A Mitsubishi F-2B fighter plane of the Japan Self-Defense Force. The Japanese government announced a $47 billion defense budget for 2019 on Friday, including the purchase of a considerable amount of U.S.-made planes, helicopters missile systems and other hardware. Photo by Jerry Gunner/Wikipedia Commons
Dec. 21 (UPI) -- Japan's defense budget will grow to $47 billion in fiscal 2019, the government announced on Friday, in a bid to counter defense buildups by China and North Korea.
Japanese Prime Minister Shinzo Abe's cabinet approved the defense increase in the national budget for the year starting in April. The growth in defense spending, for the fifth consecutive year, comes as Japan already has the seventh-largest defense budget in the world.
The funding will include the purchase of the Lockheed Martin's Aegis Ashore land-based missile interceptor system, defense officials said. The system is intended to shield Japan from a possible missile attack from North Korea. The budget also covers the cost of six F-35A stealth jets, nine Northrup Grumman E-2D Advanced Hawkeye early-warning aircraft, and the start of construction of Japan's first aircraft carriers since World War II. A five-year plan, through 2024, envisions the additional purchase of 105 U.S.-made F-35 fighter planes, as well as investments in cyberwarfare capabilities and defense-related space technology. Japan intends to spend $242 billion on defense in the next five years.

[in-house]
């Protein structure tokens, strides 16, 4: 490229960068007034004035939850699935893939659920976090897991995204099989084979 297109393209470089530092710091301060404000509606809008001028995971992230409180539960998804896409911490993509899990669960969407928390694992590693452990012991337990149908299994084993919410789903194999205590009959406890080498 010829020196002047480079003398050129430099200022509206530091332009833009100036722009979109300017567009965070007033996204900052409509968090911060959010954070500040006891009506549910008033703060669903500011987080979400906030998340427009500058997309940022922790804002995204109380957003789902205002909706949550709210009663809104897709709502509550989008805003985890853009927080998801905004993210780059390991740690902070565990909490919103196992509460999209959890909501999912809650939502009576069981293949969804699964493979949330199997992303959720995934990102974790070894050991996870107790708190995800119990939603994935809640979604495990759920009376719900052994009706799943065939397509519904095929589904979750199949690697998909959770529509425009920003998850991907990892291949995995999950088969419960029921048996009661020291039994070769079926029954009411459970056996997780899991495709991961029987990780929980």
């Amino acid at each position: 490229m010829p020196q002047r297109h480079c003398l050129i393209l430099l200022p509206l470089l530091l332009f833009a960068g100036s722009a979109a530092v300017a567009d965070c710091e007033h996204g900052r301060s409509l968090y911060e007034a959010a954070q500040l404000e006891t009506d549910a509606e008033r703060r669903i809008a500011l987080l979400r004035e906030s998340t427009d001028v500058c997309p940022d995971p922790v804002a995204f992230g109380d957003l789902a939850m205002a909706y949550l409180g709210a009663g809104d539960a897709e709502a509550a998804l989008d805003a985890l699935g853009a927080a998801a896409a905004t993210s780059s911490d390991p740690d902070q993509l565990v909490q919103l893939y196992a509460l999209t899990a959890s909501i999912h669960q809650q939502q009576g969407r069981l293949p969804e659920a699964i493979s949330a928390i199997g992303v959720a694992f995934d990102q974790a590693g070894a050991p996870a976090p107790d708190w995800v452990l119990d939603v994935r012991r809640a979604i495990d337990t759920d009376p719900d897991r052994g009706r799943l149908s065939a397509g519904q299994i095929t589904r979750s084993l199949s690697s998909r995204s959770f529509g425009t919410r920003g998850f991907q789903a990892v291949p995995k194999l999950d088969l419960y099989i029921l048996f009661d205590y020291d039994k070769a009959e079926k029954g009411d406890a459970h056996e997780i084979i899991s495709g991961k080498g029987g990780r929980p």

Defense spending has risen during Abe's tenure as prime minister but remains at about 1 percent of the gross domestic product. China and the United States spend between 2 and 3 percent of their gross domestic products annually on defense.
In a defense capability assessment released earlier this week, the government said that Japan faces a changing balance of power in Asia. It noted China's challenge of Japanese-administered islands in the East China Sea, and North Korea's advancement in nuclear weapons and missiles. It also expressed concern over a buildup of Russian troops in its eastern territory.
The buildup is controversial in Japan, with some critics concerned that the country is turning away from its commitment to only defensive military capabilities, as outlined in its post-World War II constitution. Increasing reliance on U.S.-made equipment has also raised concerns over Japan's internal defense industry as well, although in many cases there is no alternative to U.S. hardware.